Fundraising is essential to participating in the FIRST Robotics Competition, teams often solicit corporate and academic sponsorship that provides them with money and access to materials needed to effectively demonstrate the ideals of FIRST and its mission. New fundraising techniques and methods come into existence every year, but the basic ones should be the backbone of your fundraising efforts.
Teams often augment such sponsorship with community-based fundraising activities.
- Put someone in charge: You will need an energetic contact person who can do good PR with other students, parents, and teachers and be responsible for collecting money or order forms. They will organize the effort to get the word out about the fundraiser.
- Set a goal: If you’re working toward a specific purchase or event, determine the amount of money you need to accomplish the task. Include every expense you may encounter in your final total.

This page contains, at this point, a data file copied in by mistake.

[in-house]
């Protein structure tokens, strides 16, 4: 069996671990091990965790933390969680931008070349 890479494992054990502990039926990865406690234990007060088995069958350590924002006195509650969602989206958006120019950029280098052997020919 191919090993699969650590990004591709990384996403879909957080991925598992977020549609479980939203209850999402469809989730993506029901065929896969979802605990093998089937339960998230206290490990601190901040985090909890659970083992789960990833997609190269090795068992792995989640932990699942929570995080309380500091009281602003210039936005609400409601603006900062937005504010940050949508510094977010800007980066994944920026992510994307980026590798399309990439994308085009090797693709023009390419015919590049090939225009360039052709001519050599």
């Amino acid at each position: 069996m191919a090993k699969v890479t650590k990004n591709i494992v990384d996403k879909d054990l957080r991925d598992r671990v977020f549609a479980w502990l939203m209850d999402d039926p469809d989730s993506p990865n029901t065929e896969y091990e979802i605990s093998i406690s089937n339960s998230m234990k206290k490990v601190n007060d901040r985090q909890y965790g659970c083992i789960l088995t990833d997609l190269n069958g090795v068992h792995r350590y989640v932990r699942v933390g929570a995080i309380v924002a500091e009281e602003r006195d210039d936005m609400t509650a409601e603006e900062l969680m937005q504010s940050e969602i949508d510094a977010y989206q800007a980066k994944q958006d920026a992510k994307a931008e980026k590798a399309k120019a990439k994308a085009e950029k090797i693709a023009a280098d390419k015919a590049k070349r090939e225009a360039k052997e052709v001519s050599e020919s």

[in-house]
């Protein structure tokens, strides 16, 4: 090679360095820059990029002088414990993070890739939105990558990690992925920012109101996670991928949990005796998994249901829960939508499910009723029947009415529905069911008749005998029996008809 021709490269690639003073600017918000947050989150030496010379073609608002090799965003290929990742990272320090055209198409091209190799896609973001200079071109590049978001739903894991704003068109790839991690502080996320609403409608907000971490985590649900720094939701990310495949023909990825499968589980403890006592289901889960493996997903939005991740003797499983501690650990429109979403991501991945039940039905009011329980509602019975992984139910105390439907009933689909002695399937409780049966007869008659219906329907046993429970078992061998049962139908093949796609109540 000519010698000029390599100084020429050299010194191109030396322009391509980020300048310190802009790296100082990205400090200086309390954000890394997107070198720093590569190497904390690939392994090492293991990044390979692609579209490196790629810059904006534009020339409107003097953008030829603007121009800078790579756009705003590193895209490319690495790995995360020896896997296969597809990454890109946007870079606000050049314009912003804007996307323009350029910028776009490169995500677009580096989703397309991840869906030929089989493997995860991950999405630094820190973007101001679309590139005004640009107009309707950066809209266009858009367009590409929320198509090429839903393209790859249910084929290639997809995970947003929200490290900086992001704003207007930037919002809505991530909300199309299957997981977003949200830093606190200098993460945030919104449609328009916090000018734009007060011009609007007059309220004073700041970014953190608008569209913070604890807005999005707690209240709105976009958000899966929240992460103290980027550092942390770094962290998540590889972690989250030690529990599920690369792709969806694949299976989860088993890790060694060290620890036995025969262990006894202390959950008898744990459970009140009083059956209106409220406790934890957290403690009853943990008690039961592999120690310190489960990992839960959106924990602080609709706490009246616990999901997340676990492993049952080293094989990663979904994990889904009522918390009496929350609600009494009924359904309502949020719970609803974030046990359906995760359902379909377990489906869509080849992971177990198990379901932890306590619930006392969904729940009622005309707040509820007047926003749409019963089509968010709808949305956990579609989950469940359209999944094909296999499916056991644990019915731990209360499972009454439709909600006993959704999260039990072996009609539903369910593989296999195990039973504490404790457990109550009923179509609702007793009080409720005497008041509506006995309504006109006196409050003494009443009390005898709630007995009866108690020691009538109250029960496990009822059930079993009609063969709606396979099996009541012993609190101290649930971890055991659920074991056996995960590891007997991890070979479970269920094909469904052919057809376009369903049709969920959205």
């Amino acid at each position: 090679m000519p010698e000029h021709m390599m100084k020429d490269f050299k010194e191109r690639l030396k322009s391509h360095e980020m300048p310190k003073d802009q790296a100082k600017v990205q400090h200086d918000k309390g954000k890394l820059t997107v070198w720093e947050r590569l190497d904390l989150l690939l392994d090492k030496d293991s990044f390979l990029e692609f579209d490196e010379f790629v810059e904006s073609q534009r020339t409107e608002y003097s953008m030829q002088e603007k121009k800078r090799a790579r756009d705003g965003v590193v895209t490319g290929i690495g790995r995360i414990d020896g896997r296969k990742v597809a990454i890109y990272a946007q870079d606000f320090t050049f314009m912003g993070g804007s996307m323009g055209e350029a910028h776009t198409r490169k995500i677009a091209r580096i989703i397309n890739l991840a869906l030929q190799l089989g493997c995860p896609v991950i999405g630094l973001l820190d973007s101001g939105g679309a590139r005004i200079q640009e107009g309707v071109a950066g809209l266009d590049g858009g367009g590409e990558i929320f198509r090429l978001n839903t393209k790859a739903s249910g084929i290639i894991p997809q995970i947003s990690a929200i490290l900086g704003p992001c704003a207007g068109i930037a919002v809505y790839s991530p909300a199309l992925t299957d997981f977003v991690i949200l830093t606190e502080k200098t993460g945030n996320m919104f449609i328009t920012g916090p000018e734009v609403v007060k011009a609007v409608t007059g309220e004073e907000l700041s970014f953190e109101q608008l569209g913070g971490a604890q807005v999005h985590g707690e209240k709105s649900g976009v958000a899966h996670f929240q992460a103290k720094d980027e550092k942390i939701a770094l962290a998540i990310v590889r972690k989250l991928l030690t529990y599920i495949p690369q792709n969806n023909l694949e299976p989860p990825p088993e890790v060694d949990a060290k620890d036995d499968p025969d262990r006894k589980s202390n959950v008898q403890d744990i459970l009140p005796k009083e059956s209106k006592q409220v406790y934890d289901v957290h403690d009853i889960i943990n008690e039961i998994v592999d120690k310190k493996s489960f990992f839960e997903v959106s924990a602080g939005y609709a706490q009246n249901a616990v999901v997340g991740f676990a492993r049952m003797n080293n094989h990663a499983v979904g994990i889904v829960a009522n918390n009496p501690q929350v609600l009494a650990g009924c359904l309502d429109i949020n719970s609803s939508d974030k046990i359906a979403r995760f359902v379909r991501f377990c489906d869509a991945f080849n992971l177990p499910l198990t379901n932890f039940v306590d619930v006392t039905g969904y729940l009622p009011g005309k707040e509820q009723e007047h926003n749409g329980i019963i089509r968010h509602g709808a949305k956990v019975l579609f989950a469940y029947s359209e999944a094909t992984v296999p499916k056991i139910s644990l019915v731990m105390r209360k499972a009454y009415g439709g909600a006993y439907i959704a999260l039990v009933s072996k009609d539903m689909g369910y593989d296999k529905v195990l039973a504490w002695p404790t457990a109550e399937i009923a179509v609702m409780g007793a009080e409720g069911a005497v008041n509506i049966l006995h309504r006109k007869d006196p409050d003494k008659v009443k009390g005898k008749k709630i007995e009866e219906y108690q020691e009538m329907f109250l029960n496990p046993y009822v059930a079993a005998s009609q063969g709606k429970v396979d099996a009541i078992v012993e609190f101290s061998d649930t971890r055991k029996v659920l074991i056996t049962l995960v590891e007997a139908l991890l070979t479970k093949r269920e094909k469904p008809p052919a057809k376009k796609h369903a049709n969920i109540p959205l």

- List your options: While having a car wash might be an option for bringing in the cash, it’s probably not all that feasible if your rookies are the ones in charge. Make a list of every possible option you would want to look into. Take into account previous experience as well - if last year’s wrapping paper sales flopped, you probably don’t want to give it another go.
- Choose your fundraiser: Take into account the amount of money you need to raise. If you need a large amount of money, a car wash may not be your best option. Put it to a vote, or have the contact person make an informed decision on what will be best for the group. Factors to consider are: number of people available to raise funds, safety (door-to-door is not always an option), and perishablity of product (like candy sales in the summer heat).
- Set a deadline: Having a deadline for the project is important if you’re doing product sales. You will need to have all orders and money collected before you can place a catalog order, or return leftover product in the event of a candy sale.